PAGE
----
http://durgan.org/2016/November%202016/27%20November%202016%20Sprouted%20Soy%20Beans/HTML/ 27 November 2016 Sprouted Soy Beans
Recently an interest was aroused regarding the various uses of soy beans. They are used daily cooked for breakfast in my household. Koreans use the beans sprouted so I determined to experiment. I always have them stored in a plastic can in the basement.
The procedure to sprout is wash, soak for 12 hours, and set in a draining tray to sprout in 3 to 5 days. Rinsing every 12 hours is essential to prevent mold from forming. My beans are about a year old and appear to be sporadic in germinating. Any sign of a sprout forming is adequate for producing the health wise benefits. After three days the sprouted beans were removed and the remainder was put back to see if they would sprout more.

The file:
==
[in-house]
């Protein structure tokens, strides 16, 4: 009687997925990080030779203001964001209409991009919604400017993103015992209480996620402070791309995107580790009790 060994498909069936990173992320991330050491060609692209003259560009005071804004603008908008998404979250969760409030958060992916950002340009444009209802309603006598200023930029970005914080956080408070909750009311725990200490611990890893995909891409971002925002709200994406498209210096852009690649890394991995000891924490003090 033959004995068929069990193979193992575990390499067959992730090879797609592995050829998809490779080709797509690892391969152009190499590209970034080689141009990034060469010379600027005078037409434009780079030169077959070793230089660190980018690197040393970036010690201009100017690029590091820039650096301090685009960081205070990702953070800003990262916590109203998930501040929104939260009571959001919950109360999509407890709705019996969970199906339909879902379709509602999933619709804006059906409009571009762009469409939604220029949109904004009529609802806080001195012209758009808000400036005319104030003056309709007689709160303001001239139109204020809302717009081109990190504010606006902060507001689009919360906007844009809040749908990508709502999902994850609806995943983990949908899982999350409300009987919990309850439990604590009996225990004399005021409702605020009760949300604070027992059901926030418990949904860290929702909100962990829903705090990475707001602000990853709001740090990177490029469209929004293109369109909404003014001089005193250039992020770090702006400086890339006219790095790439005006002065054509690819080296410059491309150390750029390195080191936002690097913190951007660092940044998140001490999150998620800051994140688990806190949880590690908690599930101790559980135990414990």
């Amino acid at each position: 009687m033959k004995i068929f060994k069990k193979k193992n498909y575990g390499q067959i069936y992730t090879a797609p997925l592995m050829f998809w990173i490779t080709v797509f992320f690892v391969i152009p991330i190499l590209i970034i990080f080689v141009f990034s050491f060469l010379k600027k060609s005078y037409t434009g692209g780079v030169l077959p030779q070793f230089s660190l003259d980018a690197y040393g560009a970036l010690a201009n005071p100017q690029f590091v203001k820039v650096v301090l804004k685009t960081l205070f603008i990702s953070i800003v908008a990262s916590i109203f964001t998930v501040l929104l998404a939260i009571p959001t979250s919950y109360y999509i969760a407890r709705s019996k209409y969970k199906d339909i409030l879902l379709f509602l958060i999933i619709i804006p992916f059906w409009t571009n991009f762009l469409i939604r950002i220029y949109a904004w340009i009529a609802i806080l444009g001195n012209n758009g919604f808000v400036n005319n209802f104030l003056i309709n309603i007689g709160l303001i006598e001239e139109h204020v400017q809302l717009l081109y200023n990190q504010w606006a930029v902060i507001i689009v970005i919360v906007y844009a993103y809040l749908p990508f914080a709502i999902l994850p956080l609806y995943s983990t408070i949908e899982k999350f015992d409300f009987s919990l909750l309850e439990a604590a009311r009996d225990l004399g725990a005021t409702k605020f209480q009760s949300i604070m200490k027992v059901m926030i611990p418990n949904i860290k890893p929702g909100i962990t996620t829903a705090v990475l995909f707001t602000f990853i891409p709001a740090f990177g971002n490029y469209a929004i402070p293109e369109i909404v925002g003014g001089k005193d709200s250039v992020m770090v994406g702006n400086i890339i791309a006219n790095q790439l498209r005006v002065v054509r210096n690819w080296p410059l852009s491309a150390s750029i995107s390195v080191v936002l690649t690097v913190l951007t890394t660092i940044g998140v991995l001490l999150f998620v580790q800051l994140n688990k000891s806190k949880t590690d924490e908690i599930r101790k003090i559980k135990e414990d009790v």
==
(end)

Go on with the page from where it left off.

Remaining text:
The sprouted beans may be eaten raw or cooked as desired. This is my first attempt at consuming so I chose to eat raw, dressed with some apple vinegar and a touch of olive oil. What a pleasant surprise. The texture is a bit crispy, taste is most pleasant, a bit nutty flavoured. The raw beans make a wonderful salad in the off growing season months, and are easy to produce.
Tested sprouting beans are very expensive on the Internet. I have a new supply coming in December which are simply normal field soy beans. My relatively poor germination may be attributed to old beans, which further testing will determine. Field soy are very cheap and many grow in my area.
http://durgan.org/2016/December%202016/2%20December%202016%20Soy%20Bean%20Yield/HTML/ 2 December 2016 Soy Bean Yield
Another sprouting was done with the current supply of soy beans to test yield. The jar method was used and brewing was three days. The sprouted beans were sorted out. This is insufficient. The sprouts are good quality and pleasant tasting. Another test will be implemented when a new supply of beans is obtained.